The members of Atlanta art-punk/big-beat trio Can Can aren't going to show you their underwear. The name comes from the '60s-era Krautrock band Can, not Nicole Kidman's high-kicking lingerie show and dance from the 2001 flick Moulin Rouge! Can Can's message is a tad more serious, often coming across as a page ripped straight from the book of Revelation.
"From water we come/to dirt we return," lead Patrick A. howls on "Locked In," from the band's latest release, All Hell. "When people became too great upon the land/the water rose and ruptured/and the children of dirt were taken to water again."
But you don't need to build your ark just yet. "We do tend to talk about the Apocalypse," says guitarist Mary Collins, "but I guess that's kind of a paranoid fear of growing up in the Bible Belt of the South." Such lyrical content has caused some to mistakenly label them a Christian band, but Collins says Can Can's only religious doctrine is "to believe what you want and have respect for everything."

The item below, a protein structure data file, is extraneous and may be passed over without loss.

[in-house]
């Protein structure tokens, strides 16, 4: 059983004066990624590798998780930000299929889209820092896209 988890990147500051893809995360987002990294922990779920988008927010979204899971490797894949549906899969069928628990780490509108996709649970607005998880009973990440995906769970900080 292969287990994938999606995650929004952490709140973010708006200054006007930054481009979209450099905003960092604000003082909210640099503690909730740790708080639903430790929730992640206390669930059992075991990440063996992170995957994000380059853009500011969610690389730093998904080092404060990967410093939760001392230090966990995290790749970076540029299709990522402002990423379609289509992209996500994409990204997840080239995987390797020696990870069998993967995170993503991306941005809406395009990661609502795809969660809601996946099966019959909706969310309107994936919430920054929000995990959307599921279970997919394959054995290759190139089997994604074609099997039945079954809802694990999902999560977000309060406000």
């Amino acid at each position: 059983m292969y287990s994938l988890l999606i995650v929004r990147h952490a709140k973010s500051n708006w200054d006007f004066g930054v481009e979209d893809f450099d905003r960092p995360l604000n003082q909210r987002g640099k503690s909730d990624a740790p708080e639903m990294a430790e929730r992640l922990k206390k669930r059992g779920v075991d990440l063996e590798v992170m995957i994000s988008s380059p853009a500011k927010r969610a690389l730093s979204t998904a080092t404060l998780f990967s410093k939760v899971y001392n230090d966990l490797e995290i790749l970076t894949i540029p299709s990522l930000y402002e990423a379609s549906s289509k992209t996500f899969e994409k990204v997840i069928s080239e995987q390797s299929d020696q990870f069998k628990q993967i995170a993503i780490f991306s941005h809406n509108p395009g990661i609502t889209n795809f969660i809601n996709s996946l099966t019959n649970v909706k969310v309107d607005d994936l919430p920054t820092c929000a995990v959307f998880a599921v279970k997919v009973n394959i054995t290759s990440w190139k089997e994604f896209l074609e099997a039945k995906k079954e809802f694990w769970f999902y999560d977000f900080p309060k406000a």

The band resonates with the same raw elements that fueled the Jim Carroll Band and Jon Spencer Blues Explosion, with a bit of punky bombast added.
It coalesces in a sound that's harder than the country vibe of guitarist Collins' previous incarnation as Trixie Riptide in the Moto-Litas. It's also edgier than Patrick A.'s former hellbilly crooning in the Love Drunks. You might say they've been all over the musical map. Before producing Can Can's first EP and joining the band, drummer Josh Lamar honed his hard-edged skills in Mondo Generator, the side project of Queens of the Stone Age's Nick Oliveri.
"We just go wherever it takes us," Collins says regarding their music. "You can call it dance metal, art punk, prog punk – whatever you want to call it. Just listen to it."
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